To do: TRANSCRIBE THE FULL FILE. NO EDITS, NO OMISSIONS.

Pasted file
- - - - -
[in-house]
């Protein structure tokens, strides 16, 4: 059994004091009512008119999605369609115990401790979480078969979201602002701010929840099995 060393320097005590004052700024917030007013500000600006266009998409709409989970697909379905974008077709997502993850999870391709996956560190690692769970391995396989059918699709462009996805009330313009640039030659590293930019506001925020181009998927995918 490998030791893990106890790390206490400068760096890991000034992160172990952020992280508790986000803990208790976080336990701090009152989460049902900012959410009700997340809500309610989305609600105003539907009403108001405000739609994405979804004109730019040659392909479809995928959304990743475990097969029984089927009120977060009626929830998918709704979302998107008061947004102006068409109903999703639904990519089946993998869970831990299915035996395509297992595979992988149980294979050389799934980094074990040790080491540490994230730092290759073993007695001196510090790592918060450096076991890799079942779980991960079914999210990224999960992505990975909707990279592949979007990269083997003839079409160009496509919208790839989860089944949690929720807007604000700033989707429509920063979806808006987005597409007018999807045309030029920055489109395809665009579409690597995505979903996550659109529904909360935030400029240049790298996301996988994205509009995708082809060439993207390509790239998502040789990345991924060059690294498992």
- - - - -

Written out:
[in-house]
């Protein structure tokens, strides 16, 4: 059994004091009512008119999605369609115990401790979480078969979201602002701010929840099995 060393320097005590004052700024917030007013500000600006266009998409709409989970697909379905974008077709997502993850999870391709996956560190690692769970391995396989059918699709462009996805009330313009640039030659590293930019506001925020181009998927995918 490998030791893990106890790390206490400068760096890991000034992160172990952020992280508790986000803990208790976080336990701090009152989460049902900012959410009700997340809500309610989305609600105003539907009403108001405000739609994405979804004109730019040659392909479809995928959304990743475990097969029984089927009120977060009626929830998918709704979302998107008061947004102006068409109903999703639904990519089946993998869970831990299915035996395509297992595979992988149980294979050389799934980094074990040790080491540490994230730092290759073993007695001196510090790592918060450096076991890799079942779980991960079914999210990224999960992505990975909707990279592949979007990269083997003839079409160009496509919208790839989860089944949690929720807007604000700033989707429509920063979806808006987005597409007018999807045309030029920055489109395809665009579409690597995505979903996550659109529904909360935030400029240049790298996301996988994205509009995708082809060439993207390509790239998502040789990345991924060059690294498992």